So, in answer to your question; the IRS can assess a host of civil penalties ranging from negligence penalties, failure to file penalties, failure to pay penalties, accuracy-related penalties, understatement of income penalties, and many-many-more penalties going all the way up to the 75% civil fraud penalty for certain violations of the Internal Revenue Code.  The work of the Civil Division is likely to touch on the work of FinCEN because tax returns, if any, filed with the IRS by the actors who  FinCEN uncover engaging in illicit activities through their national data base could aid the IRS Civil Division in uncovering tax fraud, tax evasion and other federal tax violations.

As for the Criminal Division, as I have mentioned; this division of the IRS is tasked with investigating tax crimes and making referrals to the Department of Justice for possible prosecution.  Any person who willfully in any manner attempts to defeat, actually defeat, fail to pay, evade any tax under the Internal Revenue Code  could be fined not more than $100,000  (individual violators), and $500,000 (corporation violators).  Violators of the Internal Revenue Code could also be imprisoned for up to five years in addition to the civil fines.

Our audience need to know that violations of the Internal Revenue Code is extremely serious and the IRS has been pursuing tax violators through their Civil Division and Criminal Division for years.  They will have access to FinCEN’s national data base of small and medium sized businesses that is likely to give them a treasure trove of information to pursue tax fraudsters, tax evaders and those cheating the federal tax system.   FinCEN and the IRS has been working together on certain maters for years; take for example, foreign bank account reporting violations.   The IRS is the agency that pursue FBAR violators although FBAR’s are filed with the Financial Crimes Enforcement Network annually on April 15th.  FinCEN is a federal law enforcement agency of the U.S. Department of Treasury.  Our audience needs to know that!  FinCEN investigates all kinds of financial crimes.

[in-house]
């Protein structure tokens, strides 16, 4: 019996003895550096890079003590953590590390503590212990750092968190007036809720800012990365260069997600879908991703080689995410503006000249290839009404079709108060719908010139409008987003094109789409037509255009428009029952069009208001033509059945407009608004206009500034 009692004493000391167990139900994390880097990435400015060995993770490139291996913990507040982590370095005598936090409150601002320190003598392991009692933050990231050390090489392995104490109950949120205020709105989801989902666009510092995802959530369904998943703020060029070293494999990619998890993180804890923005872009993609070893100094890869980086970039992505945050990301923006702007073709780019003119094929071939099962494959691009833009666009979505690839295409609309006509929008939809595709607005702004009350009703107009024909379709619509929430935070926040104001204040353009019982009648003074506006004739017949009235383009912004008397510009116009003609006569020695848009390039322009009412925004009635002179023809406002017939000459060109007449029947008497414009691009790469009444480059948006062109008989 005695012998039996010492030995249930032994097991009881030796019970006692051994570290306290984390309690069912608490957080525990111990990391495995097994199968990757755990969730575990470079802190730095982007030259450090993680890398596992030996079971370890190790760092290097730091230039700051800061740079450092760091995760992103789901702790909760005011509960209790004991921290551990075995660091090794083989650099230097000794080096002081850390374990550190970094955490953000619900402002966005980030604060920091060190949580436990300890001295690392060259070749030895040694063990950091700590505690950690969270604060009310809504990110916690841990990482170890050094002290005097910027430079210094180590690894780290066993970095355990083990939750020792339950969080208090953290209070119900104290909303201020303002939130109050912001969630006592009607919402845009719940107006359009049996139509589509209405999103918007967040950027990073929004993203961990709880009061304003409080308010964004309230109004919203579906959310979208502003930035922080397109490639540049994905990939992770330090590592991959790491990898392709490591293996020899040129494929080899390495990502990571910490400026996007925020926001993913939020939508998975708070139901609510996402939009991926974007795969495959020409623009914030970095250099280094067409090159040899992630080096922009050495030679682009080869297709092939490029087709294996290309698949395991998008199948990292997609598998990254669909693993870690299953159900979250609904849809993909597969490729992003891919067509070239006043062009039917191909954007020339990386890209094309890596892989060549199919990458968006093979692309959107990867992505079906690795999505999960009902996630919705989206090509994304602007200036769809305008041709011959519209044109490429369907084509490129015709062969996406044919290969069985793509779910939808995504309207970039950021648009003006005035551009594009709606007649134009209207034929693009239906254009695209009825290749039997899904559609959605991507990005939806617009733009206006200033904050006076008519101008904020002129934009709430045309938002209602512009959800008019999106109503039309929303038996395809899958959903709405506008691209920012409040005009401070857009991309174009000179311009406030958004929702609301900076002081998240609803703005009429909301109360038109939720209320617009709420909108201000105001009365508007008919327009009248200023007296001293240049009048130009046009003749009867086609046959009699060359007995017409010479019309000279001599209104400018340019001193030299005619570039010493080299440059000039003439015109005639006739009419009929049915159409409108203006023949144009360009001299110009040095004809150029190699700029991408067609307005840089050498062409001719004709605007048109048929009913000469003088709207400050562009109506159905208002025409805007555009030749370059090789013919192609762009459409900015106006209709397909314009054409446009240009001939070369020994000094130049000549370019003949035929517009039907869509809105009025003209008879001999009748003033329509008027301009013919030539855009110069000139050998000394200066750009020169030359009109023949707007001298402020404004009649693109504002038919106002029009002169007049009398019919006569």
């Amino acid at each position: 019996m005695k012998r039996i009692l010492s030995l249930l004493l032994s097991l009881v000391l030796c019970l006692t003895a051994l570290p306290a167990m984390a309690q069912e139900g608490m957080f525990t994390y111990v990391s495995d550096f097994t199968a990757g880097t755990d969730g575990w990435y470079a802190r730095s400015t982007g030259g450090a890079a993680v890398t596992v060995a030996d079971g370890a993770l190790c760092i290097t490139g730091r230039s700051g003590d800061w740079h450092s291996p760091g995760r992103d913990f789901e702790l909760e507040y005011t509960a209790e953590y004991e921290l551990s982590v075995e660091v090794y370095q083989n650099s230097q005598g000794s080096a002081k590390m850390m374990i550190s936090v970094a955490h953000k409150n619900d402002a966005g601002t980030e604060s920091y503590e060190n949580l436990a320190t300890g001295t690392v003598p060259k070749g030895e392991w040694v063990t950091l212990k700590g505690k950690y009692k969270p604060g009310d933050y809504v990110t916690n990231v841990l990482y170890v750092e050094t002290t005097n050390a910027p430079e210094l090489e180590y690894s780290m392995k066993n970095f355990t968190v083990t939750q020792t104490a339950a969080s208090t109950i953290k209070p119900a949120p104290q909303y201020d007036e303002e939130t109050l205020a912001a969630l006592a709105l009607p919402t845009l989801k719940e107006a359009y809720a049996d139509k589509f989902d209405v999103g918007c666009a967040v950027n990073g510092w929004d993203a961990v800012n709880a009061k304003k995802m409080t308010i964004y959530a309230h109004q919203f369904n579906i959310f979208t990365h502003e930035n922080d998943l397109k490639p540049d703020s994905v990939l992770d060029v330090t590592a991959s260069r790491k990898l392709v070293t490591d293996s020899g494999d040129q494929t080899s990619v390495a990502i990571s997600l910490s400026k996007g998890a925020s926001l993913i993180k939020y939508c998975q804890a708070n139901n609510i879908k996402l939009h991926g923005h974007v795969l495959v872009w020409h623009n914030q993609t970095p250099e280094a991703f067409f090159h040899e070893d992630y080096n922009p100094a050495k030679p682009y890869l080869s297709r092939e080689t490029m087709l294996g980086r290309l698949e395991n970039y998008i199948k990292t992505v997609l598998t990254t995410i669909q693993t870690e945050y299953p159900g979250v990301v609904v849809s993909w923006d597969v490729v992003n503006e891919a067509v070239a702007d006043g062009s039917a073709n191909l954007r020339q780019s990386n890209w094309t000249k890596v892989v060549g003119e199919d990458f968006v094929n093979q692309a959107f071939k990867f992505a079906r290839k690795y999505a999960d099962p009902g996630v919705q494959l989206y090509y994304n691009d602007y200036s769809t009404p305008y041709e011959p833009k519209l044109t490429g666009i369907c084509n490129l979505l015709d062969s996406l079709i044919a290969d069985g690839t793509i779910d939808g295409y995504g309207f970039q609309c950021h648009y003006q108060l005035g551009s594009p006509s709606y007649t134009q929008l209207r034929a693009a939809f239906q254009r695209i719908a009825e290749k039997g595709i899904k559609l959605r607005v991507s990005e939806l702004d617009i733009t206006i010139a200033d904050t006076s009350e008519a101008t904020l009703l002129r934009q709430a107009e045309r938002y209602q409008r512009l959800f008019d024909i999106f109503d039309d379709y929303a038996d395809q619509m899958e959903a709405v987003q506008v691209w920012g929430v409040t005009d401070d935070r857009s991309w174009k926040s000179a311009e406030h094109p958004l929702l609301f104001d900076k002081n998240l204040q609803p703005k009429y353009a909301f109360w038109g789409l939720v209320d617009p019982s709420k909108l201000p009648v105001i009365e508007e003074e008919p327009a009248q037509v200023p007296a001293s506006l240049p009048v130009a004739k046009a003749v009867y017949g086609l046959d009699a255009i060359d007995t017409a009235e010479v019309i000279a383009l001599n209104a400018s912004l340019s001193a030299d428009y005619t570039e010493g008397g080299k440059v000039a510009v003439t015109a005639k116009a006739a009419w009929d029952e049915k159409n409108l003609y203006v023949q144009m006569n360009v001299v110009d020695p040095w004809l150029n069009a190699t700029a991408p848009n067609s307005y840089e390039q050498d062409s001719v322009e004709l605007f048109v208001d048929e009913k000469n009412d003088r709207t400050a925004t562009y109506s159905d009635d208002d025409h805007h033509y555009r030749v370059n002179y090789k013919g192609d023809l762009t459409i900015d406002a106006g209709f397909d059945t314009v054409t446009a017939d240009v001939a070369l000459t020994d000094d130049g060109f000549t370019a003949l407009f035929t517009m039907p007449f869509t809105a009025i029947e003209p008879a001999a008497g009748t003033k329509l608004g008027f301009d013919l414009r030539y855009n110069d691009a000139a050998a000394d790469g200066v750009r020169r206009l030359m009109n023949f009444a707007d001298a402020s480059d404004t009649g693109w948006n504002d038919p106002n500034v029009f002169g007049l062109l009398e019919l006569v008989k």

Let me end Episode 3 with this—- Beneficial Ownership Information Reporting Requirements must be taken extremely serious by all small and medium sized businesses structured and operating anywhere in the United States.

INTERVIEWER WRAP-UP: Mlaah Singh, Tax Law Clerk

Attorney, thank you for sitting with me today in our third and final Episode of our Legal Thoughts podcast series on the Corporate Transparency Act;  FinCEN’s Beneficial Ownership Reporting Requirements; and the Penalty Provisions of the CTA with respect to several different actors. I hope our audience  now understands what you meant when you said in Legal Thoughts Podcast, Episode 2; a few weeks ago, that the Corporate Transparency Act has teeth.  Today, you have also clearly shown how federal tax enforcement by the Internal Revenue Service intersects with the investigations of the Financial Crimes Enforcement Network and the beneficial ownership information reports that certain small and medium sized businesses will be required to begin filing after January 1st, 2024.  That is only a few months from now, Attorney!

Our listeners who want to hear more podcast like this one please subscribe to our Legal Thoughts Podcast on Apple Podcast, Google Podcast, Spotify or where ever you listen to your podcast.  Everybody take care!  And come back in about two weeks, for more taxation, business structuring, contracts litigation and immigration Legal Thoughts from Coleman Jackson, P.C., located right here in Dallas, Texas at 6060 North Central Expressway, Suite 620, Dallas, Texas 75206.

English callers:  214-599-0431 | Spanish callers:  214-599-0432 |Portuguese callers: 214-272-3100


This is the end of “LEGAL THOUGHTS” for now

Thank you for giving us your ear today as we explained the Corporate Transparency Act’s (CTA) Penalty Provision and the intersection between the Internal Revenue Service and Financial Crimes Enforcement Network’s efforts to combat illicit activities, corruption, tax fraud and tax evasion.  Our listeners would like to read our tax blogs (we have published many-many tax blogs on various topics over the years), visit our law firm’s website at www.cjacksonlaw.com to access our free blogs.   Our listeners should stay tune for future Legal Thoughts podcast on various topics in our practice areas.

If you want to see or hear more taxation, business structuring and contracts litigation and immigration LEGAL THOUGHTS from Coleman Jackson, P.C.  Subscribe to our Legal Thoughts Podcast on Apple Podcast, Google Podcast, Spotify or wherever you listen to your podcast.

Stay tuned!  We are here in Dallas, Texas and want to inform, educate and encourage our communities on topics dealing with taxation, contracts, litigation and immigration.  Until next time, take care.